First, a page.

Read: The intelligence fallout from Trump’s withdrawal in Syria
Shortly after we spoke, Russia and Turkey announced that they would perform joint patrols in the region along the Syrian border that had been the focus of the Turkish incursion. The rest of the territory that has been under SDF control remains in limbo as U.S. troops carry out Trump’s withdrawal order. After the announcement, James Jeffrey, the U.S. special representative to Syria, had testy exchanges with Congress in which he insisted that America still retained the ability to influence the outcome in these areas. And Trump has made confusing statements suggesting that some U.S. troops may remain in SDF territory to protect oil facilities. But the most likely scenario in most of those areas—according to Faysal Itani of the Atlantic Council, Nicholas Heras of the Center for a New American Security, and Hassan Hassan of the Center for Global Policy, among other analysts—is that they return to regime control. All said that if this happens, it will likely target U.S.-linked Syrians immediately.
Officials at the NGOs that have been carrying out U.S.-funded work in SDF areas told me they worried about exactly this outcome, and that some Syrian staff had already begun to flee the country. Sasha Ghosh-Siminoff, the director of People Demand Change, a U.S.-funded NGO working in Syria, told me that he has been frantically trying to find escape routes for staff members. While in the past, U.S.-backed Syrians often escaped to Turkey, anyone who has worked in the SDF region might be at risk there too. The best option is to flee to the Kurdish region of Iraq, but Ghosh-Siminoff told me the route is dangerous, with new checkpoints popping up and an unclear picture of which armed groups are now in control of various roads. The unplanned nature in which Trump made his decision made it impossible to draw up extraction plans in advance, he added. “The problem is that no one knows which roads are controlled by whom and how many checkpoints there are and who they will encounter on the road,” he said. “We will bribe, cheat, and steal our way out. Leaving our local staff behind can’t be an option.”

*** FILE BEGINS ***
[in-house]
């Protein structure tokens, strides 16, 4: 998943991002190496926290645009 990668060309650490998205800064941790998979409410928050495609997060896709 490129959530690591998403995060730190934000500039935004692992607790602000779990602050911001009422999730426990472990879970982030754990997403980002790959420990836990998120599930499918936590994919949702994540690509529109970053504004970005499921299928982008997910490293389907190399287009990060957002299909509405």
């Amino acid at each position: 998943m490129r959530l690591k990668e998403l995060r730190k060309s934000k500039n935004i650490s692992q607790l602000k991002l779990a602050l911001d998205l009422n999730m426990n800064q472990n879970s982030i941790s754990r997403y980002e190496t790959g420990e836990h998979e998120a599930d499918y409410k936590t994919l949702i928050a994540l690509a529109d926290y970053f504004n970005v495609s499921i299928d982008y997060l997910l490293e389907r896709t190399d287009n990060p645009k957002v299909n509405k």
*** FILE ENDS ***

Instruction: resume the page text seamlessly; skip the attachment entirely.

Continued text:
Read: How the war against ISIS was won, before it was lost
An official with the U.S.-based aid group Blumont, which does extensive work on U.S. government contracts in Syria, estimated that there are more than 5,000 aid workers in northeastern Syria. “Staff are absolutely feeling very afraid and very much in danger,” this person told me, speaking on the condition of anonymity because of security concerns. Another official working with an international NGO, who spoke on the condition of anonymity for similar reasons, said its staff had burned any documents with their colleagues’ personal information to avoid having it fall into regime hands, fearing they will be targeted for retribution.
The Blumont official added that a refugee camp in Iraqi Kurdistan is hosting thousands of new arrivals from SDF territory. Among the new residents, she said, were aid workers from various international organizations: “These are staff who have been working for [internally displaced people] for years, and now they’re in a camp themselves.”